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Musician Raymond McLain recognized for contribution to ETSUs Bluegrass, Old Time, Celtic, and Country Music

Becky Campbell • Updated Apr 1, 2019 at 12:51 PM

One of East Tennessee State University’s Bluegrass, Old Time, Celtic and Country Music curriculum’s early leaders became the third person honored as a distinguished contributor to the program during a scholarship awards dinner Saturday night.

Raymond McLain, who helped the cultural program get off the ground, said he was honored to be recognized but spread the praise to those who were also involved, including Jack Tottle — who taught the first ETSU bluegrass classes in 1982 and Tim White, who has been a key booster of program scholarships throughout the years —  and were the first two designated as distinguished contributors last year, as well as  Wayne Andrews, former ETSU vice president of student affairs and the vice president of administration, and others who were open to the idea of a bluegrass program at all.

McLain worked at ETSU from 2000-05 as assistant director and 2006-09 as director of Bluegrass, Old-Time and Country Music Studies. Under his leadership, the program established the B.A. degree in bluegrass, old-time and country music, which is the first of its kind in the world.

He and current program director, Daniel Boner, arrived at ETSU the same year and continue to share a deep friendship.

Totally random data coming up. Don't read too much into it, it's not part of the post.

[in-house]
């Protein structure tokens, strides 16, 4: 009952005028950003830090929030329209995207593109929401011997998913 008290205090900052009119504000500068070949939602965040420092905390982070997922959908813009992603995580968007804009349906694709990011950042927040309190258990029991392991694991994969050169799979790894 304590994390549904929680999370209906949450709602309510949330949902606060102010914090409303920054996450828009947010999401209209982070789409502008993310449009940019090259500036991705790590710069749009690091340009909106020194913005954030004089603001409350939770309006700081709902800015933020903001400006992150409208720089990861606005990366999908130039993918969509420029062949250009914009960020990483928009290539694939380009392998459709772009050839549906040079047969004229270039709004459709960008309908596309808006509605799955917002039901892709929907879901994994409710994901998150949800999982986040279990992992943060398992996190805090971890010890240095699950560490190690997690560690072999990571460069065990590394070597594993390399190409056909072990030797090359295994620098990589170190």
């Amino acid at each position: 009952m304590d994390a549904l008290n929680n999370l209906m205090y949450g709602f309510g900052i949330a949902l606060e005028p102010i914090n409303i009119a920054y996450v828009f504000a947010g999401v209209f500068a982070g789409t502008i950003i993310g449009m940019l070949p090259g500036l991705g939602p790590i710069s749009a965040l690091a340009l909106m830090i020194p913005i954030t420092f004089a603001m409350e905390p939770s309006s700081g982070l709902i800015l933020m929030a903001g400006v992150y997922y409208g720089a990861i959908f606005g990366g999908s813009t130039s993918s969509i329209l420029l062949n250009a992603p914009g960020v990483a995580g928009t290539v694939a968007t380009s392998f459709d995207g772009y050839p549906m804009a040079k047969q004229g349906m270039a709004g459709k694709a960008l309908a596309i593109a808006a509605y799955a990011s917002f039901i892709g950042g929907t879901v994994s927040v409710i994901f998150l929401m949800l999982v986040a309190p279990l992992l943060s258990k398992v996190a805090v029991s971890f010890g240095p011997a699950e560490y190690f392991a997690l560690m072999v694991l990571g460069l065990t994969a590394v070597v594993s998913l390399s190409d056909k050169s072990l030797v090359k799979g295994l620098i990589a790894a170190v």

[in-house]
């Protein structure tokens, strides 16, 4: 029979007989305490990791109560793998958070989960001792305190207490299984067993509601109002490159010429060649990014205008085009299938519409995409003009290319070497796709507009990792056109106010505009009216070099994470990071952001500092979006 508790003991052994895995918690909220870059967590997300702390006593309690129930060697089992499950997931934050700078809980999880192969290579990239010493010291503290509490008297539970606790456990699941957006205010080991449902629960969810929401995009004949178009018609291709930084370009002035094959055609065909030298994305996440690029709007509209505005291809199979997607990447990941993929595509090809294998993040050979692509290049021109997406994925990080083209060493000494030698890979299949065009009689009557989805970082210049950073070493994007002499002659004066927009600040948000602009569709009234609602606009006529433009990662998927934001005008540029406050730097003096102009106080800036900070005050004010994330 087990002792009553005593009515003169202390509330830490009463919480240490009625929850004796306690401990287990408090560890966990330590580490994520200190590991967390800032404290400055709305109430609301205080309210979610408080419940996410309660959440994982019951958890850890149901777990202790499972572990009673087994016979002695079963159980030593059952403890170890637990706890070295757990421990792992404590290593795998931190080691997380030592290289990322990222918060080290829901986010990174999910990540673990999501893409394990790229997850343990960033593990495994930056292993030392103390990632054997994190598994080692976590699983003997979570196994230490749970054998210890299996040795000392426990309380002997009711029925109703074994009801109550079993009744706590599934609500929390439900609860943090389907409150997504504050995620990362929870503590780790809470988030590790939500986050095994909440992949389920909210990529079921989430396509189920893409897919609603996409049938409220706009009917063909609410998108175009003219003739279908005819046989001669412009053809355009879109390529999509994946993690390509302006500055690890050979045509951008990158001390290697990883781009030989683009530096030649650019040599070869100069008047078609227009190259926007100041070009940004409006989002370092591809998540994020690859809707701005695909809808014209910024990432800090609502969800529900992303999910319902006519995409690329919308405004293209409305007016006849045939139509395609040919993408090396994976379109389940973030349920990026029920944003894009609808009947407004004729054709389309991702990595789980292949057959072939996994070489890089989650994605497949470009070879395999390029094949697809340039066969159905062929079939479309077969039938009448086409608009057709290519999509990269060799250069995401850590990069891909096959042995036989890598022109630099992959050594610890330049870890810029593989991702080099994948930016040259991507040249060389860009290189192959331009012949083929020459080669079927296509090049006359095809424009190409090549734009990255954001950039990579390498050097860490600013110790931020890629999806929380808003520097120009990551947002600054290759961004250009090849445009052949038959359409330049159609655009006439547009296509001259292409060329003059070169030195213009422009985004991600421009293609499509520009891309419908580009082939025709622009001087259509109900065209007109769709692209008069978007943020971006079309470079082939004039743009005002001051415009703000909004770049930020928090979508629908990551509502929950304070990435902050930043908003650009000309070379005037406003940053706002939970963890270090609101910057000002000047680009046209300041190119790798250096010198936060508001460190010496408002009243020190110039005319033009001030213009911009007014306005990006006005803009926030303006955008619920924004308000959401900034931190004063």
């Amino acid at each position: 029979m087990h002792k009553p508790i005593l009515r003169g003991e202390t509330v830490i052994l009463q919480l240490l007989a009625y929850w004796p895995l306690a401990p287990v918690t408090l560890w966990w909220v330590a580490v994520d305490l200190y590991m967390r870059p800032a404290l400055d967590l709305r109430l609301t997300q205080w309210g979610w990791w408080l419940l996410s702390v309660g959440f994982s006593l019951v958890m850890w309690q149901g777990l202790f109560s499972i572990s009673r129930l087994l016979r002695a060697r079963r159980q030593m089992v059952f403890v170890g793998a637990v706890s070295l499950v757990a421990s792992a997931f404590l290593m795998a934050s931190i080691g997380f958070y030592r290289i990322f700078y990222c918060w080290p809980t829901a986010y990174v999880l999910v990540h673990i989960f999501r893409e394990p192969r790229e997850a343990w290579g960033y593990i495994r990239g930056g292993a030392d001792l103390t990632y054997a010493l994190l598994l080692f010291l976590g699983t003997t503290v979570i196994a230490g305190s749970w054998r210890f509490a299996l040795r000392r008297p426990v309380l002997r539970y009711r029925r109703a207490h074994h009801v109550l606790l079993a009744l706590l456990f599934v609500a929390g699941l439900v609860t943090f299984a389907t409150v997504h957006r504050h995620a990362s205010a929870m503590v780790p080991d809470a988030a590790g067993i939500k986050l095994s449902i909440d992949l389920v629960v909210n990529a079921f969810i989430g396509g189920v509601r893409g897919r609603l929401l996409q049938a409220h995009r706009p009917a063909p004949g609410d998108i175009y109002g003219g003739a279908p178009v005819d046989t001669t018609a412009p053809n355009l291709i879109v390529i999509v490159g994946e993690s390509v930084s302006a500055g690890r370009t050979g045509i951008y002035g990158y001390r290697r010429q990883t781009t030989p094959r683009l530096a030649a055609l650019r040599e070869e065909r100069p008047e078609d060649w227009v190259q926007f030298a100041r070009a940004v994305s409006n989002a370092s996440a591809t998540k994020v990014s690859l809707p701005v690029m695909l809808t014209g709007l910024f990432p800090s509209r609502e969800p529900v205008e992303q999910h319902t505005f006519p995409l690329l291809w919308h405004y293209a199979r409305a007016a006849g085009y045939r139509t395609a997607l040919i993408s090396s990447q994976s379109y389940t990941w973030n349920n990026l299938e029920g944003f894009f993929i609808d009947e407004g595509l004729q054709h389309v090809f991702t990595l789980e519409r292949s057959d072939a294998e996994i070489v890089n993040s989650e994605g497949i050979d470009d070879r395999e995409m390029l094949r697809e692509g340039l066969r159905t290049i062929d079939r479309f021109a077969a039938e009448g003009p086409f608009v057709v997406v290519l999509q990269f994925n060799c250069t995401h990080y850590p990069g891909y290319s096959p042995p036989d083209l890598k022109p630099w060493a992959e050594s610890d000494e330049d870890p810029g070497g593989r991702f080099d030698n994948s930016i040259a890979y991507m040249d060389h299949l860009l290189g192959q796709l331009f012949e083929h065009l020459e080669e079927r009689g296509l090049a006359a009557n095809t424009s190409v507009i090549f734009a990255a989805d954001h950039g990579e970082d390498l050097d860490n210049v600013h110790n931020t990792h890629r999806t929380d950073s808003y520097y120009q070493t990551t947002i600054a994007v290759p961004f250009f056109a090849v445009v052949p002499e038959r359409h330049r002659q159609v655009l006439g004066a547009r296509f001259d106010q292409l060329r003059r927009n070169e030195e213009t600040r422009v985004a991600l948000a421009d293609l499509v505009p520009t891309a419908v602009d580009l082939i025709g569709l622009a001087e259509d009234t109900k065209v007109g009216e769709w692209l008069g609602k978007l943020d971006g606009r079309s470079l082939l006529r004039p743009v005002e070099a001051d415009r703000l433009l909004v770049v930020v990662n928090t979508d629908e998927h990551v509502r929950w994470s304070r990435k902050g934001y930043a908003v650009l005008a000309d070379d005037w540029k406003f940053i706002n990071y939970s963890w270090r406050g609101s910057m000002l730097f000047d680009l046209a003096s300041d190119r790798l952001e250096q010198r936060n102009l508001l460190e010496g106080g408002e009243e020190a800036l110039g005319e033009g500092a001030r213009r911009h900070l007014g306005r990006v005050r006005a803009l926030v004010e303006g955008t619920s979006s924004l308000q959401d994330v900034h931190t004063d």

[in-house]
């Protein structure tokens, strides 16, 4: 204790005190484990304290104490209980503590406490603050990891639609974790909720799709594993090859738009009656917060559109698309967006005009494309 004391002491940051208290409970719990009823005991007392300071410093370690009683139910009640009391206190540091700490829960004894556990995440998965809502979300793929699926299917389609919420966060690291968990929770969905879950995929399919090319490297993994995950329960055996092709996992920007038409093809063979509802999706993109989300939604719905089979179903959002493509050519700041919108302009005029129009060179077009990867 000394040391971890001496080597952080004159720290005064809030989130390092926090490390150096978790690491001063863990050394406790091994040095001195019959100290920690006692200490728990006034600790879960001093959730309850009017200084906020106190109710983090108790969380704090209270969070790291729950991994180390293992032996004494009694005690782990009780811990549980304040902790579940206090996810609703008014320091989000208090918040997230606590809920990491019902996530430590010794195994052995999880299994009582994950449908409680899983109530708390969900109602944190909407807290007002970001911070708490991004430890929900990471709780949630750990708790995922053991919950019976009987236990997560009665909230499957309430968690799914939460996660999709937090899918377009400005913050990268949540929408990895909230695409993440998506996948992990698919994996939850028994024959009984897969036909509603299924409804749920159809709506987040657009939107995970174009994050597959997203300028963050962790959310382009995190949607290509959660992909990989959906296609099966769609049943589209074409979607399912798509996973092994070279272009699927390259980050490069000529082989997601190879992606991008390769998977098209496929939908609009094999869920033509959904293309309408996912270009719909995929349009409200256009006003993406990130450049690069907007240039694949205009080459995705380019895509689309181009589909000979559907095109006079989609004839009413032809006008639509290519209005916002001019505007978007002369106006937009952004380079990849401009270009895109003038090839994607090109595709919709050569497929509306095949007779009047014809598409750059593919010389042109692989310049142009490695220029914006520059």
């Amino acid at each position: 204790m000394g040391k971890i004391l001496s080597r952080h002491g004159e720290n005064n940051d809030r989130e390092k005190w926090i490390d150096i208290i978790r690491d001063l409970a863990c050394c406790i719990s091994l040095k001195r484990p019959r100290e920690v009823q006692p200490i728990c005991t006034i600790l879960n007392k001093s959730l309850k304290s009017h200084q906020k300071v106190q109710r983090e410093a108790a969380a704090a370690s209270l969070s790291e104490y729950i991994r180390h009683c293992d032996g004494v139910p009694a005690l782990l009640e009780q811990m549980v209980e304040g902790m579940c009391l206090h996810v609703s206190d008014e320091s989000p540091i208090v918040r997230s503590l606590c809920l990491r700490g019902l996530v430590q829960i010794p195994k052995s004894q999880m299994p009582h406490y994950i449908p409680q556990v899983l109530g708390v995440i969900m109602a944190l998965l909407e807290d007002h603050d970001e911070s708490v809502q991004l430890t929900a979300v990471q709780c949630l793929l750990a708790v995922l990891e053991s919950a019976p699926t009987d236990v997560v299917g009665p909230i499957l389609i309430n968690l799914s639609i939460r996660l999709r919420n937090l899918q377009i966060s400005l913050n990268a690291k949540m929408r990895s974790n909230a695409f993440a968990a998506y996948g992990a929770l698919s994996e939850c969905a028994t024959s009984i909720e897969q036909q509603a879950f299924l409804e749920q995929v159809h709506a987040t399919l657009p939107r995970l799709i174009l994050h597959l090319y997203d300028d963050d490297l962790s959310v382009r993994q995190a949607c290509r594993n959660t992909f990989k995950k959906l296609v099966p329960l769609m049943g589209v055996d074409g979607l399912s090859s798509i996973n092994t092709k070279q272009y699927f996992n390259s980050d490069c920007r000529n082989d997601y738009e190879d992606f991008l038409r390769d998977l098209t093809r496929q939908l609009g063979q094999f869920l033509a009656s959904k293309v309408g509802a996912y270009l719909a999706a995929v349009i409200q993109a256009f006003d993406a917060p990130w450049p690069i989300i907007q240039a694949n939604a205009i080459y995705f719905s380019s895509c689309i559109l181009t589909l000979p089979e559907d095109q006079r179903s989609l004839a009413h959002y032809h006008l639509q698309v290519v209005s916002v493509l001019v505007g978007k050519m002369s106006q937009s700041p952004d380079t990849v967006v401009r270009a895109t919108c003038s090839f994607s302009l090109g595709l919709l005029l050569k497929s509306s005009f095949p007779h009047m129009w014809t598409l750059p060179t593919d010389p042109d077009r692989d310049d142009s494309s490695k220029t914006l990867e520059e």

Boner said McLain was selected for the induction because he “helped elevate the program during his time at ETSU. He served as a mentor to students and faculty, including myself, and brought with him a lifetime of experience as a professional performing on the Grand Ole Opry stage and around the world. His impact on our program is still felt today.”

McLain said he was a little apprehensive about coming back to Johnson City because he hadn’t seen so many of his Johnson City friends in many years.

“It can make you nervous,” he told the crowd. “When Diane (his wife) and I walked in this evening, I looked around the room, what did I see? All of your smiling faces and the love in your eyes. It was just beautiful. It just warmed my heart.”

McLain said had it not been for the vision of Tottle — who brought McLain to ETSU as the assistant director of the bluegrass program — the program wouldn’t exist. Much of McLain’s comments raved over the contributions of those who were around him back in the early days.

Boner, however, had plenty of praise for McLain.

“He was instrumental in growing the ETSU program to what it is today, attracting students from across the globe and providing performance opportunities at such prestigious venues as NATO headquarters in Brussels; the Smithsonian National Folklife Festival in Washington, D.C.; and concert tours of Japan, the United Kingdom and Belgium, Boner said.

“He got his start as a musician with the highly regarded McLain Family Band, performing with them around the country and as musical ambassadors for the U.S. Department of State. Eventually, McLain began playing with longtime Grand Ole Opry members and bluegrass legends Jim and Jesse, and performed at the Opry more than 1,000 times with them.”

In addition to the naming McLain as a distinguished contributor to the program, several students received scholarship awards for the coming school year. Dr. Ron Roach, director of the Center for Appalachian Studies and Services, and chair/professor of the Department of Appalachian Studies, said more than $50,000 in scholarship money was awarded to students.

 

 

 

 

 

 

 

 

 

 

 

 

 

 

BLUEGRASS, OLD TIME,

CELTIC, AND COUNTRY

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